Day 261 (Sept. 18): Community effort to rebuild Jerusalem’s wall, half of construction force stand guard because of enemies opposing rebuilding, Nehemiah orders nobles and officials to pay back interest they charge to their relatives for loans made because of famine, Nehemiah foils Tobiah’s and Sanballat’s plan to defeat him, builders complete wall and stand guard

Welcome to BibleBum where we are exploring the entire Bible in one year to better learn how to follow God’s instructions and discover the purpose for our lives.  The BibleBum blog uses The One Year Chronological Bible, the New Living Translation version.  At the end of each day’s reading, Rob, a cultural history aficionado and seminary graduate, answers questions from Leigh An, the blogger host, about the daily scripture.  To start from the beginning, click on “Index” and select Day 1.

Nehemiah 3-7:3

Questions & Observations

Q. Ezra was on the forefront of our readings, but then Nehemiah came into the picture and we don’t hear anything from Ezra anymore.  Any idea what happened to him?

A. Well, we moved into a new book, didn’t we?  Just kidding.  Ezra is around, and will be mentioned again, but this is Nehemiah telling his own story, especially as it relates to the repairs of the wall.  Ezra’s concern has been much more with the Temple and the priests, while Nehemiah is doing a bit more nuts and bolts type repairs.

Q. (Nehemiah 3:1-32): I don’t think we need to remember who built what section of the wall.  But, I do think the community effort is important to notice.  Then, about the building materials themselves, do you have any idea what their bolts were made out of?  I guess they well knew how to work with metal.  And the wall was made of sun-dried clay bricks?

A. Most likely they used rock from the local quarries (some of which have been discovered outside of Jerusalem), that was carried in by hand or on simple carts.  As to the bolts, they were most likely made of iron, possibly with bronze mixed in, and forged by local blacksmiths.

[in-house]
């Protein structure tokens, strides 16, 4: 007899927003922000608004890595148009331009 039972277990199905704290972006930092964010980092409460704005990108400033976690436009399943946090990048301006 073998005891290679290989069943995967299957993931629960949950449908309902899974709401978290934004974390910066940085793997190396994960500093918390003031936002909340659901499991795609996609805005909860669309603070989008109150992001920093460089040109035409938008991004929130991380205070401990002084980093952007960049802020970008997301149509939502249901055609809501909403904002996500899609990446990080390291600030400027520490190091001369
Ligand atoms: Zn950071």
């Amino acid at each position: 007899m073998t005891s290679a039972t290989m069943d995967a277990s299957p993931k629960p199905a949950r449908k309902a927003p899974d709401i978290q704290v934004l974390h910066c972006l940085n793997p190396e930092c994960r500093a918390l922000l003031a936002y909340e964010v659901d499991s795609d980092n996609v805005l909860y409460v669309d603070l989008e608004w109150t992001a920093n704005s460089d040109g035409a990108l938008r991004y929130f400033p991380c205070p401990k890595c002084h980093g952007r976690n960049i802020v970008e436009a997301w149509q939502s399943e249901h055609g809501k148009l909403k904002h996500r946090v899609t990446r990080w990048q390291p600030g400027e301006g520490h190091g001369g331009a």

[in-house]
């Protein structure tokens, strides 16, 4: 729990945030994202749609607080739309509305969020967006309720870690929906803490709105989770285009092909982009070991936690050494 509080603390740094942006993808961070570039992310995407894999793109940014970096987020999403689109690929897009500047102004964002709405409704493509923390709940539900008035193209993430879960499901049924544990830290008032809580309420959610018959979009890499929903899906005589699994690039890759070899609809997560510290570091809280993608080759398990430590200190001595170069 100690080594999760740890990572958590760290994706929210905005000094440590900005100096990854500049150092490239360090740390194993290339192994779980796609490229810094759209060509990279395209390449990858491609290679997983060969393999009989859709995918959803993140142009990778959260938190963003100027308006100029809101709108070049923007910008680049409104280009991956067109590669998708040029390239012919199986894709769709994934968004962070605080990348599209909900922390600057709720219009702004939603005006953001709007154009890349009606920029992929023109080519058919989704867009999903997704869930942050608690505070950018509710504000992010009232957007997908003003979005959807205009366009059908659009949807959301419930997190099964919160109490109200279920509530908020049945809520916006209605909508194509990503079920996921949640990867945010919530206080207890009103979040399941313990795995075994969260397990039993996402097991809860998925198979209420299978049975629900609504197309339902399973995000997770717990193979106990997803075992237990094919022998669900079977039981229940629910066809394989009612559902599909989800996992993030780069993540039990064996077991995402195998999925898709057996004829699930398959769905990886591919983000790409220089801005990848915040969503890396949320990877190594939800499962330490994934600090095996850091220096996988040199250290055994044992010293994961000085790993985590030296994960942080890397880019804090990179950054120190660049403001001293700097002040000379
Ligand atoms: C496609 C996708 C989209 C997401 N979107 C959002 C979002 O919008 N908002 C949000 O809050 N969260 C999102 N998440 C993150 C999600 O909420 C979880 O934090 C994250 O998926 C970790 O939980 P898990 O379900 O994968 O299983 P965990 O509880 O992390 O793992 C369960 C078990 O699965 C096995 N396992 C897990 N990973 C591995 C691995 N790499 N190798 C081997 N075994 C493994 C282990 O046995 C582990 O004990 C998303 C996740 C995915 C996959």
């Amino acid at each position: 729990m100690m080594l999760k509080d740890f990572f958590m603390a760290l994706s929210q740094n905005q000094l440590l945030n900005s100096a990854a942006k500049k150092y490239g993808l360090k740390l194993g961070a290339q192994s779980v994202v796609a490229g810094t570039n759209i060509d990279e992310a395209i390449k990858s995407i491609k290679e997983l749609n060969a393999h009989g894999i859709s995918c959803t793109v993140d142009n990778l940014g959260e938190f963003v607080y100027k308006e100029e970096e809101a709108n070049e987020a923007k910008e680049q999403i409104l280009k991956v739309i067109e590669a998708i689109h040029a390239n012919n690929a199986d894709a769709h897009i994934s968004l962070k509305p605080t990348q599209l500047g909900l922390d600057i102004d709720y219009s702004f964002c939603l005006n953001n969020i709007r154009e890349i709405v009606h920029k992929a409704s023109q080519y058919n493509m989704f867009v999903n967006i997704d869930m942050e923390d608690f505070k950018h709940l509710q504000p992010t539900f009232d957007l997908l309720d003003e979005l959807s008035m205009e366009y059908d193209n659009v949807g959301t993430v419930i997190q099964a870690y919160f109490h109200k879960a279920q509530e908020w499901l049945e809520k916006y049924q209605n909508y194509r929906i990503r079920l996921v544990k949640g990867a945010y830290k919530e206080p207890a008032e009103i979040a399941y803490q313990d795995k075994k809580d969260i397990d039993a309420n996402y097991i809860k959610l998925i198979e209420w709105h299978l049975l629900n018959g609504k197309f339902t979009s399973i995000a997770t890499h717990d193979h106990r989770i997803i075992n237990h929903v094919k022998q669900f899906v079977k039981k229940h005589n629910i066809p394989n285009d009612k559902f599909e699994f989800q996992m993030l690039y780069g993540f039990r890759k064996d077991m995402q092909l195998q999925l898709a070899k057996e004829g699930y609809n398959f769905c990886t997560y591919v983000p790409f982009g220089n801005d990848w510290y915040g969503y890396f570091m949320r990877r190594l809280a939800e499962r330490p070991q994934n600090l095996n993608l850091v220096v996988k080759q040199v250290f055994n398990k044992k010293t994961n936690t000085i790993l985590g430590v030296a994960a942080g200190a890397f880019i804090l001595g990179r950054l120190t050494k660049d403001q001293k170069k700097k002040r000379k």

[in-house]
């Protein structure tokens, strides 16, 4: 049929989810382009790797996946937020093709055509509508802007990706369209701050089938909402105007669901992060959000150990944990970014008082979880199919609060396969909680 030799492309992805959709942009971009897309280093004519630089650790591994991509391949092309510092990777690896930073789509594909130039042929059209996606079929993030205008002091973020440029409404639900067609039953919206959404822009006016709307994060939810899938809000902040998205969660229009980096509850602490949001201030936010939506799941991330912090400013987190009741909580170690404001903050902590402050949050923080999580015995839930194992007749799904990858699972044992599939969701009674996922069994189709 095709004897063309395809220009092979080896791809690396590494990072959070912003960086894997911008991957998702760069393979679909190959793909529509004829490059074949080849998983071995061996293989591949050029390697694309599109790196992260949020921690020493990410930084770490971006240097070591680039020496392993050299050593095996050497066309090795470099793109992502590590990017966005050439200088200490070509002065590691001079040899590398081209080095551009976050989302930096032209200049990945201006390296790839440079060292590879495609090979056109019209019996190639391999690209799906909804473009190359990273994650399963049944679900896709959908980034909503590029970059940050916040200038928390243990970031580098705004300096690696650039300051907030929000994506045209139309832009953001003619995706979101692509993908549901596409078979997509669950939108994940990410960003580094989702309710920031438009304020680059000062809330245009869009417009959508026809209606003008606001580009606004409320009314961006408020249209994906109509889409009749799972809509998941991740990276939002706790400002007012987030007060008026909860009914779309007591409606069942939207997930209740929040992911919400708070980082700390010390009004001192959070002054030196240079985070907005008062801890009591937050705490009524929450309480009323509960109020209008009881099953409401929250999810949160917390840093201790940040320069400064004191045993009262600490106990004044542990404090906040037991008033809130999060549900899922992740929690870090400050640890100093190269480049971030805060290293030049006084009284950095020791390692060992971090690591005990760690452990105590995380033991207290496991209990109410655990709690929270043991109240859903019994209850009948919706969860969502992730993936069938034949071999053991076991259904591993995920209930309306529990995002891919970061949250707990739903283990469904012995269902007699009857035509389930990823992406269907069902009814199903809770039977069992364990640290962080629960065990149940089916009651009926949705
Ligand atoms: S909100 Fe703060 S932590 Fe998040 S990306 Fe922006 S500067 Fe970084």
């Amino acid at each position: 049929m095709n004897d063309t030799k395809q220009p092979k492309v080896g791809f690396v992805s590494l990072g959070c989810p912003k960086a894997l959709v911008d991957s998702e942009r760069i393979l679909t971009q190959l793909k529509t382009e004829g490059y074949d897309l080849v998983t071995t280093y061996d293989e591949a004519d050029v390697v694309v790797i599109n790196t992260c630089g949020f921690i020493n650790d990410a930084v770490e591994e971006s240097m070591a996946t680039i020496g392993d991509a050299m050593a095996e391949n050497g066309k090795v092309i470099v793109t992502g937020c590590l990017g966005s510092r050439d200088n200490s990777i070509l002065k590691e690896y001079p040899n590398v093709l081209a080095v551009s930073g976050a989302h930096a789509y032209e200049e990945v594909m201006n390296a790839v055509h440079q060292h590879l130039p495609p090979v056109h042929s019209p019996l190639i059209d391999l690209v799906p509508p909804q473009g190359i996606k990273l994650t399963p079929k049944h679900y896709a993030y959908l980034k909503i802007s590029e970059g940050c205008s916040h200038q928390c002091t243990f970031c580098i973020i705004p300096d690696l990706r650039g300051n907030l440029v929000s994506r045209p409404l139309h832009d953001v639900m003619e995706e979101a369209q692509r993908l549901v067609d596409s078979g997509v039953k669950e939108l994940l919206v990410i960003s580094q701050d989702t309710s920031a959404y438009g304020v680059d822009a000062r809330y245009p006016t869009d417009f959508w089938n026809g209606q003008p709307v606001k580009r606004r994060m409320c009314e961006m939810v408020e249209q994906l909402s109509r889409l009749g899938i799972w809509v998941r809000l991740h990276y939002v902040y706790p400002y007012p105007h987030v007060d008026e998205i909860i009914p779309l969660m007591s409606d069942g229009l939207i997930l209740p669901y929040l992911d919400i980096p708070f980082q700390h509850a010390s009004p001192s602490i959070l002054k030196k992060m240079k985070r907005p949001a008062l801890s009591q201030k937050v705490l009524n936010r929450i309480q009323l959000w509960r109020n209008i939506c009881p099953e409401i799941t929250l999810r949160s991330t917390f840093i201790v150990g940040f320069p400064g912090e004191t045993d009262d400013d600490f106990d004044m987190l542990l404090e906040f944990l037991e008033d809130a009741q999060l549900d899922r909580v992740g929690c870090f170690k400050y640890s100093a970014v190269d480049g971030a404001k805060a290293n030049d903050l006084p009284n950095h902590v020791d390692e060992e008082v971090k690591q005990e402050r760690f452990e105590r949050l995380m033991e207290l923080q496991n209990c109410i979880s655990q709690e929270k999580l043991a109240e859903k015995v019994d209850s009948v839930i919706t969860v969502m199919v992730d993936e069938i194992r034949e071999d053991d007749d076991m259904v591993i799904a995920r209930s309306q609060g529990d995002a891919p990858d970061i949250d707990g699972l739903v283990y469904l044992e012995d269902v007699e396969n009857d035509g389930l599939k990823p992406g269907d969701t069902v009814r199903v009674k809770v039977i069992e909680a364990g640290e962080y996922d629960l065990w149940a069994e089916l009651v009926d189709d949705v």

Q. (4:1-23): Where were Sanballat and Tobiah living?

A. Most likely they did not live in Jerusalem.  They had to be informed of the repairs if they could see them in the city itself.  The implication that Tobiah was corresponding with the elders of the Jews would also indicate to me he did not live within the city; otherwise he would just go speak to them directly.

O. (6:1-14): Oh, what drama!

Day 258 (Sept. 15): Esther cautiously takes her request to King Xerxes, Haman’s plan to kill Mordecai, Xerxes honors Mordecai, King impales Haman, decree circumvents Haman’s earlier decree to kill Jews, Jews have victory, Festival of Purim, Mordecai promoted and was a “shepherd” of Jews

Welcome to BibleBum where we are exploring the entire Bible in one year to better learn how to follow God’s instructions and discover the purpose for our lives.  The BibleBum blog uses The One Year Chronological Bible, the New Living Translation version.  At the end of each day’s reading, Rob, a cultural history aficionado and seminary graduate, answers questions from Leigh An, the blogger host, about the daily scripture.  To start from the beginning, click on “Index” and select Day 1.

Esther 5-10:3

Questions & Observations